Cantor warns GOP will oppose any stimulus spending in jobs bill

House Majority Leader Eric CantorEric Ivan CantorPelosi warns GOP: Next president could declare national emergency on guns Ousted GOP lawmaker David Brat named dean at Liberty University business school Trump, GOP seek to shift blame for shutdown to Pelosi MORE (R-Va.) warned on Monday that stimulus spending in President Obama’s yet-to-be-seen jobs bill would face opposition among Republicans.

Though Cantor sounded an optimistic note as to potential areas of bipartisan agreement on job creating policy, he gave a thumbs down to increased spending for public projects.


“Anything that is akin to stimulus in the bill, I think is not going to be accepted by the American people, most folks understand that the promises made (in the 2009 stimulus bill) were not met. I don’t believe that our members are going to be interested in pursuing that, I certainly am not,” Cantor told reporters at his weekly off-camera news conference with reporters on Capitol Hill.

Cantor added, “The fact is, we don’t have the money, and we’ve got to prioritize and right now it’s about getting people back to work, right now you want to focus on small businesses and the private sector;
 because focusing on the stimulus and the public sector has not gotten us anywhere.”

The Majority Leader warned President Obama against insisting on an all-or-nothing approach to passing his jobs package.

Cantor reiterated areas of potential agreement with the president including: "providing tax relief to small businesses ... passage of the trade bills ... the need to eliminate burdensome regulations and to reform this town - to get rid of the bureaucracy ... reforming unemployment benefits and the programs that surround them."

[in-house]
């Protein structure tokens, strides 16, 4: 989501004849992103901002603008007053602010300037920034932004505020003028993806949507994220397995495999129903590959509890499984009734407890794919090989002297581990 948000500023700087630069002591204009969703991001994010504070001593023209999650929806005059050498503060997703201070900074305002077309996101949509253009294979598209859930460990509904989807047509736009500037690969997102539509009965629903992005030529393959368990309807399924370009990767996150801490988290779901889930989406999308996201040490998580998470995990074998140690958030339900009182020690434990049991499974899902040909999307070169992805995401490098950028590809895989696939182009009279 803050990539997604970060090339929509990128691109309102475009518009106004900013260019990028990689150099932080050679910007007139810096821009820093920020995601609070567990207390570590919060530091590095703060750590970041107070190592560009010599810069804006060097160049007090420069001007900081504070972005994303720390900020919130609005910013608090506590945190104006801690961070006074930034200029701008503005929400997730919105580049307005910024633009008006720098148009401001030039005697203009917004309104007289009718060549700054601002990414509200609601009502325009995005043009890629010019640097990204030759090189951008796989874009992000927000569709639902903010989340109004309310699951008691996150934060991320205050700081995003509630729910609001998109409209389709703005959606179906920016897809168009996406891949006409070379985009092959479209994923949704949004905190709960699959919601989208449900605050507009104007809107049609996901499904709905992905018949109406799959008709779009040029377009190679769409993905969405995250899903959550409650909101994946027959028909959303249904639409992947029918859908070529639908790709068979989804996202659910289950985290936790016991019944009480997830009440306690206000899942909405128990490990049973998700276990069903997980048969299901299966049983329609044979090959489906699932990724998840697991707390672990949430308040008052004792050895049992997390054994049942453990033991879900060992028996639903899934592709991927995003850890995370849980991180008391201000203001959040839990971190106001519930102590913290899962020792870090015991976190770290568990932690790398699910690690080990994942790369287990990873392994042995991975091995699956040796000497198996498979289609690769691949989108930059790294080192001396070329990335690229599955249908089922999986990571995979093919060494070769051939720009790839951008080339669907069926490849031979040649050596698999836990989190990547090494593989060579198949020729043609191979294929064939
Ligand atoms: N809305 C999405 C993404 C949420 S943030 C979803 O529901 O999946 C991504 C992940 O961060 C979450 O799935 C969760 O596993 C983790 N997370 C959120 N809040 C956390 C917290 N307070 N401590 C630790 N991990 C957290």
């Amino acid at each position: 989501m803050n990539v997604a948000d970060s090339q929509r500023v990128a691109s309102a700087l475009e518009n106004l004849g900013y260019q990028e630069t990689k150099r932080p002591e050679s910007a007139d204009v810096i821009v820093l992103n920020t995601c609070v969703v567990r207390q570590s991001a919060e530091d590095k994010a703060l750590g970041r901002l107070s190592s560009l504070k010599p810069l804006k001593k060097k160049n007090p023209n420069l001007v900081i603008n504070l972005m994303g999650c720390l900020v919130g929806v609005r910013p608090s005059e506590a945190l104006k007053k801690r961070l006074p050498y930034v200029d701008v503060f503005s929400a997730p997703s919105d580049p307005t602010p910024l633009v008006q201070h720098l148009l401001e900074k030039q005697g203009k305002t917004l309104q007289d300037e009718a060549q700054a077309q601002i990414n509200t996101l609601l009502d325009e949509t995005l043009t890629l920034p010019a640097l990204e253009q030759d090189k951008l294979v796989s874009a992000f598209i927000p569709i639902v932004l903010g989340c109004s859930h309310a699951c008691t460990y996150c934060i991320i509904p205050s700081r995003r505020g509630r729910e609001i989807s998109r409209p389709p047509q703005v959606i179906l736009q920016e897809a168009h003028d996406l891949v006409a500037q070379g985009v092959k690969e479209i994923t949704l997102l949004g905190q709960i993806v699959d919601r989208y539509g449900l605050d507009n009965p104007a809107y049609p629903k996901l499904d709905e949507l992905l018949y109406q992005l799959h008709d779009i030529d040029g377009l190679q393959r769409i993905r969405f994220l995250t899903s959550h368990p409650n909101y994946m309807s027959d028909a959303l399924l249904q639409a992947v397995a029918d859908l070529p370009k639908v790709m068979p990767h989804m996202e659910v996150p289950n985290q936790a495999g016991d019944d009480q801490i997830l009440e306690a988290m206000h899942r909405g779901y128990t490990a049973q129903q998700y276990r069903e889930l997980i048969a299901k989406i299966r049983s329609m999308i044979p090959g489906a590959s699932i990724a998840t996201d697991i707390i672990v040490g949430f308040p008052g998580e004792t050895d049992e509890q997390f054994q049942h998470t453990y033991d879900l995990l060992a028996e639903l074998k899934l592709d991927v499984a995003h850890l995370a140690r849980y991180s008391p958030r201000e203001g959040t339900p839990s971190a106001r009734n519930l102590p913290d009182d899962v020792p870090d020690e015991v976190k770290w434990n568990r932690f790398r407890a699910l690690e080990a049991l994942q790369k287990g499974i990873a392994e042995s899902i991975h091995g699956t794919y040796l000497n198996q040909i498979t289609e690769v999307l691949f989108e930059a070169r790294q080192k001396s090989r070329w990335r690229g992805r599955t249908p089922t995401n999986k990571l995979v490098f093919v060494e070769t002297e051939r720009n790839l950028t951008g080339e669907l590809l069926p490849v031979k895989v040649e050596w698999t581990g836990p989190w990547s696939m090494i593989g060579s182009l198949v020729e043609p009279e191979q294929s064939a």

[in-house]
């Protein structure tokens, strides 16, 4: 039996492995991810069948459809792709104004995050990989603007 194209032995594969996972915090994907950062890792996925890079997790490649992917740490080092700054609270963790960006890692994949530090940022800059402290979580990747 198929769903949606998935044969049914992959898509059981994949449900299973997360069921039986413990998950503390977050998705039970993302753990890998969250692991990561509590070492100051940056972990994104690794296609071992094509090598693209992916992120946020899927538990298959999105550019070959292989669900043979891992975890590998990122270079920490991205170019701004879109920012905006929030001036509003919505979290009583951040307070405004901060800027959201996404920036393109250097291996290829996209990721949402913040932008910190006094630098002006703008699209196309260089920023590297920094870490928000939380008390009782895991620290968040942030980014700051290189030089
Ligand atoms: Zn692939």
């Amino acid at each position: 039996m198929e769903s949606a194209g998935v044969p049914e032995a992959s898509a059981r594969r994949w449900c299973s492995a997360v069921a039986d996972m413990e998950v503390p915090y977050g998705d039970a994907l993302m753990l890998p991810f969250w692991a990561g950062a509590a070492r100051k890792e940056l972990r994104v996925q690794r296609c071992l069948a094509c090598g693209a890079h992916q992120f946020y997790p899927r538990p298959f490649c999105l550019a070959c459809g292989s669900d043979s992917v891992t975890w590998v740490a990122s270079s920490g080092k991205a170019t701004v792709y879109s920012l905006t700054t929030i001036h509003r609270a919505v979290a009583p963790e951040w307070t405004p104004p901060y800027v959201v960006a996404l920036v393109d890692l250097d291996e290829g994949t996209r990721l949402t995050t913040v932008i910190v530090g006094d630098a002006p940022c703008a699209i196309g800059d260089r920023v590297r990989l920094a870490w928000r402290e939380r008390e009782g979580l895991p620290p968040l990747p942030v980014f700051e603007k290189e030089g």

Asked to respond to Obama's plan for changing the tax structure included in the jobs package, Cantor said that he had not seen the specifics but was concerned that lawmakers take a hard look at the ramifications.

"If you look at what the president is proposing now with temporary relief for businesses on the tax side, as well as for working people with the payroll tax, you look at the elimination of the existing tax rates at the end of next year, according to the president's plan - you are creating a huge clip and a tax increase that will go into effect January 1, and it just raises the question that we need to look at this and this policy because it's not as if you are just operating and only going to affect this year," Cantor said.

Cantor told reporters gathered in his Capitol Hill office suite that the president has not specified how he intended to pay for his jobs package in the recent speeches on the matter.

"He'll be sending up a jobs plan today but yet leave the pay-fors out until later, I know he asked our supercommittee to find the pay-fors for his bill but if he is sending up a bill ... I sure hope that the president is not suggesting that we pay for his proposals with a massive tax increase at the end of 2012 on job creators, that we're actually counting on to reduce unemployment," Cantor said.

Cantor told reporters that he believes that there are areas where Republicans can work with the president to help spur job creation.

The No. 2 ranked GOP lawmaker said that they shouldn’t focus on the areas of disagreement in the upcoming days, as the president prepares to send a bill to Capitol Hill.

He said that the proper way to move forward on the president’s plan “is to try and approach this by what we can do together, not by what we can’t.”

Updated at 2:40 p.m.